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The Trinity Broadcasting Network (TBN) is an international Christian-based broadcast television network and the world’s largest religious television network. TBN was headquartered in Costa Mesa, California until March 3, 2017 when it sold its highly visible office park. The broadcaster will retain its Tustin, California facilities. Auxiliary studio facilities are located in Irving, Texas; Hendersonville, Tennessee; Gadsden, Alabama; Decatur, Georgia; Miami, Florida; Tulsa, Oklahoma; Orlando, Florida; and New York City. TBN broadcasts programs hosted by a diverse group of ministries from Evangelical, traditional Protestant and Catholic denominations, non-profit charities, Messianic Jewish and Christian media personalities. TBN also offers a wide range of original programming, and faith-based films from various distributors.
TBN owns and operates six broadcast networks, each reaching separate demographics; in addition to the main TBN network, TBN owns Hillsong Channel, Smile, TBN Enlace, TBN Salsa and JUCE TV. It also owns several other religious networks outside the United States, including international versions of its five U.S. networks. Matt Crouch currently serves as TBN’s president and head of operations.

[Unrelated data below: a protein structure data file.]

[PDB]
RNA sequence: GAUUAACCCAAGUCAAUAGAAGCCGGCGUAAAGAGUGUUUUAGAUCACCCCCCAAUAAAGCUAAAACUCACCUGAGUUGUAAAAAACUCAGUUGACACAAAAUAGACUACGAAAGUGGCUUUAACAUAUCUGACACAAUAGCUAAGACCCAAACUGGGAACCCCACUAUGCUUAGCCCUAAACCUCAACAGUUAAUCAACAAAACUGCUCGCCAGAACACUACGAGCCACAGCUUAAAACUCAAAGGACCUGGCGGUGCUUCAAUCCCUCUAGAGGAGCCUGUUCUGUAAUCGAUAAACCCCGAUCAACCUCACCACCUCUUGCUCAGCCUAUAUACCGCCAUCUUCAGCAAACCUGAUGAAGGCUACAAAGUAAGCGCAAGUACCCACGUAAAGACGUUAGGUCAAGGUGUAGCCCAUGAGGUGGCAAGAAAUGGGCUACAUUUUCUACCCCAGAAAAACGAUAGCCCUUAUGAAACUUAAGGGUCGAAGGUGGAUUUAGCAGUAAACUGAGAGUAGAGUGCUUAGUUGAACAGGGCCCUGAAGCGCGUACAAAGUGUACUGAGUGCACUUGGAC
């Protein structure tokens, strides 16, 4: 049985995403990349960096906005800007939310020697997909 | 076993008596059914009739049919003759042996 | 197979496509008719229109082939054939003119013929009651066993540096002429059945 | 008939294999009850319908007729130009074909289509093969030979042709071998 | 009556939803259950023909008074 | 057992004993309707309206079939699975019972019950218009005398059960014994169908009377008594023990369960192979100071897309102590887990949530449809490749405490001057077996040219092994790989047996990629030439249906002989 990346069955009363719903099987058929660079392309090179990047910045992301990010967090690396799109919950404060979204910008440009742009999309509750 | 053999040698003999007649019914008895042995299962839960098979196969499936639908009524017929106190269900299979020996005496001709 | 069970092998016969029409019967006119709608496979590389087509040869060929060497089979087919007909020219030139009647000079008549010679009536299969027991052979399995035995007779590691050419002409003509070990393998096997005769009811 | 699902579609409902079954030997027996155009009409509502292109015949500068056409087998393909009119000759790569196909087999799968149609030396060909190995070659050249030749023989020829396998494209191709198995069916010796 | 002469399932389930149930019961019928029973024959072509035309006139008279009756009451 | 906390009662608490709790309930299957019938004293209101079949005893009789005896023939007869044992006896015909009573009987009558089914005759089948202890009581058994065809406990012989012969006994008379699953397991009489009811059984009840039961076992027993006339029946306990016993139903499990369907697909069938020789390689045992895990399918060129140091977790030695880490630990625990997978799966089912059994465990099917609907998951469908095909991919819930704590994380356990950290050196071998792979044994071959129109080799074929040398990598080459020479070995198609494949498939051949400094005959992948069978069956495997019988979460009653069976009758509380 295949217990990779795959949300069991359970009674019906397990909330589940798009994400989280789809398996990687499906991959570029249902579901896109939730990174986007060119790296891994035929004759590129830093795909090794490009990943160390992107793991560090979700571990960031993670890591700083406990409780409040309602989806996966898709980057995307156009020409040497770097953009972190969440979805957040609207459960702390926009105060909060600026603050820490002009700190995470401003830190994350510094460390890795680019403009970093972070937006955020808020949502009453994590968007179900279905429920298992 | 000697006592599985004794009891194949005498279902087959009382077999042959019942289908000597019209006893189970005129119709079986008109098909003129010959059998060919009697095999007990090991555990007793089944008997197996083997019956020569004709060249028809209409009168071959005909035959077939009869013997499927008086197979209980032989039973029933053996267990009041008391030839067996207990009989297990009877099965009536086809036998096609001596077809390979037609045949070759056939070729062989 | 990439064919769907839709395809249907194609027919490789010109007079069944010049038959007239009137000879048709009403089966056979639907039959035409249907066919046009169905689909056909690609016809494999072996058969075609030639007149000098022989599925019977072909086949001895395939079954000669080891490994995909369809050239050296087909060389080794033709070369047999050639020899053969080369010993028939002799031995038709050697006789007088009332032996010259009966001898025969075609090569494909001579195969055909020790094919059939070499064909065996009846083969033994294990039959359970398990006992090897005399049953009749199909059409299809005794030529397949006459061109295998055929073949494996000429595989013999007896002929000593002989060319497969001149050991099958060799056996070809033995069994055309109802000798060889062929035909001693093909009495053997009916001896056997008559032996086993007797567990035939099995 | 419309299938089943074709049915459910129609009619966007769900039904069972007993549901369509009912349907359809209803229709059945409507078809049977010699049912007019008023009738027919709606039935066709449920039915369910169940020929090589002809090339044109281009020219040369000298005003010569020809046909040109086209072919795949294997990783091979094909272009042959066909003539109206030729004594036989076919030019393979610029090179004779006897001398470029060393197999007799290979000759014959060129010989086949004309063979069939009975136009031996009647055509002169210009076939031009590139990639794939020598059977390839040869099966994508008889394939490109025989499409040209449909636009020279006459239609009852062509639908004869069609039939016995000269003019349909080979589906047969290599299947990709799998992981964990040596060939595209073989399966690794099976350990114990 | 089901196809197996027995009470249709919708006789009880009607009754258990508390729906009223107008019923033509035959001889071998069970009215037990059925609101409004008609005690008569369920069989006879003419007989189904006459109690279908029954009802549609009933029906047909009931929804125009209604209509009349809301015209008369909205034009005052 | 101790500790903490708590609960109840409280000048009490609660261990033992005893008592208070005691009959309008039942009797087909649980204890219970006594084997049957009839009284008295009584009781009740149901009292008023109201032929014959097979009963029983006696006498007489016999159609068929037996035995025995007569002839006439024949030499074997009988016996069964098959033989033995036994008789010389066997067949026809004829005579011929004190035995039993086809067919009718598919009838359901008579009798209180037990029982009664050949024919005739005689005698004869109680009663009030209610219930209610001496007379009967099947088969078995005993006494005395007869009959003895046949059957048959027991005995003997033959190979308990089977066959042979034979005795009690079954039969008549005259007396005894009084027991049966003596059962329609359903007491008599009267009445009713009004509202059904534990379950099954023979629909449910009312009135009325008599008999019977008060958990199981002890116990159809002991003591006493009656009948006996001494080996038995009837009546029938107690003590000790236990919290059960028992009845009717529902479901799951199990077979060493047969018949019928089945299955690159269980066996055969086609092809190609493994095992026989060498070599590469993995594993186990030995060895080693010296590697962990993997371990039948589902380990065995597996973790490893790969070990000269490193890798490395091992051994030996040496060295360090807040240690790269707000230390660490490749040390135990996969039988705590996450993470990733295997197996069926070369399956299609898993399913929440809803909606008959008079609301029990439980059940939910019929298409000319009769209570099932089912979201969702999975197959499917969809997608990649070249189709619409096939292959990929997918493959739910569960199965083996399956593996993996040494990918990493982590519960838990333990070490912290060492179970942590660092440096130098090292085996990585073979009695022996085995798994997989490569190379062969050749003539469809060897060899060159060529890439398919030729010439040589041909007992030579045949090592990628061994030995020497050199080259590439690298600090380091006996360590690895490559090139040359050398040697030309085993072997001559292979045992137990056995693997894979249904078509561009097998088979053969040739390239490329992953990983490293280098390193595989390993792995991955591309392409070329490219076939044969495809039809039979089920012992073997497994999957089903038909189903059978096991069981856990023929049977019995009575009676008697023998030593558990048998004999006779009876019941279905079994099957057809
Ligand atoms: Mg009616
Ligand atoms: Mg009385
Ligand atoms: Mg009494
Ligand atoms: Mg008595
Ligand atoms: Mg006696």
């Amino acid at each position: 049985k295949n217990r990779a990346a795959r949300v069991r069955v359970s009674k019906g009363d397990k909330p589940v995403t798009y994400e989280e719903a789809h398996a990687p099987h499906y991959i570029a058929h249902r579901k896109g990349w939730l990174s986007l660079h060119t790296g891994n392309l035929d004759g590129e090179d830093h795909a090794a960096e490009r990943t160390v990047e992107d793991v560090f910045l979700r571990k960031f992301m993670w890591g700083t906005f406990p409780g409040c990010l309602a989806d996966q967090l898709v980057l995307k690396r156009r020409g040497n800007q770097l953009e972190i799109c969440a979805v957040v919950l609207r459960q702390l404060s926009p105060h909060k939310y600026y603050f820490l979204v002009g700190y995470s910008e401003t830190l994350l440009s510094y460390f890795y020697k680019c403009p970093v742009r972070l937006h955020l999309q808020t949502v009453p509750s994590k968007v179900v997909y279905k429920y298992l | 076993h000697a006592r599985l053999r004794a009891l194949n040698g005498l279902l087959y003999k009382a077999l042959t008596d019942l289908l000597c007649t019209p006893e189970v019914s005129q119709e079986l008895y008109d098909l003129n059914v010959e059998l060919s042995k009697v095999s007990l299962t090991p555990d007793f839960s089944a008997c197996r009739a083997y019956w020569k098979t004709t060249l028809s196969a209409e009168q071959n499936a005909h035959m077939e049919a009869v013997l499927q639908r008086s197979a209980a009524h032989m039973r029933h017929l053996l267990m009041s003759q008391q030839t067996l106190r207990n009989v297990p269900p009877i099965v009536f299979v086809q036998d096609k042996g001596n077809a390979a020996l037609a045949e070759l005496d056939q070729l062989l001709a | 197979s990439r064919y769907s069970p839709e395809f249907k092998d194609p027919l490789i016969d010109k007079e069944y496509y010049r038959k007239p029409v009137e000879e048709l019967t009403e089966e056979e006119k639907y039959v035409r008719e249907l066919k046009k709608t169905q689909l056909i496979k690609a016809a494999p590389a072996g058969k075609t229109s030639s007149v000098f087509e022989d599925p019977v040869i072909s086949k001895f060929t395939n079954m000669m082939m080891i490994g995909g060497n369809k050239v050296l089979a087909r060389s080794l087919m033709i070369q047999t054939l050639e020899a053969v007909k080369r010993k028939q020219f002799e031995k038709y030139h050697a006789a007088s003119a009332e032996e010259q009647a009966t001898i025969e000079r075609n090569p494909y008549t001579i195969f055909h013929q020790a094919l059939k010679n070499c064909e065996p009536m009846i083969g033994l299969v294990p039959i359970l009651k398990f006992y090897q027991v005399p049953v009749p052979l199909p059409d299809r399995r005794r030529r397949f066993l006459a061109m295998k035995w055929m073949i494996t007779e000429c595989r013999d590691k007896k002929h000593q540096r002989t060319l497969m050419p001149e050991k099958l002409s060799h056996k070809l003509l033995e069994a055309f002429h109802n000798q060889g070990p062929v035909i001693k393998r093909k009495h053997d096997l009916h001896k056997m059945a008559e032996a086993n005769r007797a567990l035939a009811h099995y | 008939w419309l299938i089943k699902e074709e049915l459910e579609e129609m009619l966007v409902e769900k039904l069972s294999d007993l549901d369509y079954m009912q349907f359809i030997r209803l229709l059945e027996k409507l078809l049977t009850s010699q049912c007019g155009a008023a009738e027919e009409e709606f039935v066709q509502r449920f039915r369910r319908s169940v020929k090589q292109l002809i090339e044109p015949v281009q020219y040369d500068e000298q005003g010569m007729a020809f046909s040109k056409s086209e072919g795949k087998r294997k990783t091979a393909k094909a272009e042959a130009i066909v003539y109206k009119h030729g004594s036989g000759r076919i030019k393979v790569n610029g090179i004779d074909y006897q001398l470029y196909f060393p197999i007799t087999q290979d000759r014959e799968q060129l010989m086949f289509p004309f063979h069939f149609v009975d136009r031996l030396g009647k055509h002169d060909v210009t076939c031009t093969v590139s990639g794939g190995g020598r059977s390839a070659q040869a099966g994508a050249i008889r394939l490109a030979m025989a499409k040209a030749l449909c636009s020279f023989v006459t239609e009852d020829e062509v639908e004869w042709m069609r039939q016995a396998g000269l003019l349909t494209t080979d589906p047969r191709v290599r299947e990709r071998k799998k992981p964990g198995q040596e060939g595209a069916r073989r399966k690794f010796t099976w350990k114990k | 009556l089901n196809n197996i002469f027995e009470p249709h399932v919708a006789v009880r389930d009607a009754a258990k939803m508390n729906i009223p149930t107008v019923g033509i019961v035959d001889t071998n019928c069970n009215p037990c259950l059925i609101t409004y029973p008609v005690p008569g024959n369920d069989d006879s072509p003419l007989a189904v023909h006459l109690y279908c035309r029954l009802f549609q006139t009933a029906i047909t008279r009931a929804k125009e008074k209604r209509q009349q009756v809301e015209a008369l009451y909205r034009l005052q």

The Trinity Broadcasting Network was co-founded in 1973 by Paul Crouch, an Assemblies of God minister, and spouse Jan Crouch as KTBN. TBN began their broadcasting activities by renting time on independent station KBSA (now UniMás owned-and-operated station KFTR-DT) in Ontario, California. After that station was sold, he began buying two hours a day of programming time on KLXA-TV in Fontana, California in early 1974. That station was put up for sale shortly afterward. Paul Crouch then placed a bid to buy the station for $1 million and raised $100,000 for a down payment. After many struggles, the Crouches managed to raise the down payment and took over the station outright, with the station becoming KTBN-TV in 1977 and its city of license being reassigned to TBN’s original homebase, Santa Ana, in 1983. Initially, the station ran Christian programs for about six hours a day. KLXA continued to expand its programming to 12 hours a day by 1975 and began selling time to other Christian organizations to supplement their local programming; the station eventually instituted a 24-hour schedule in 1978.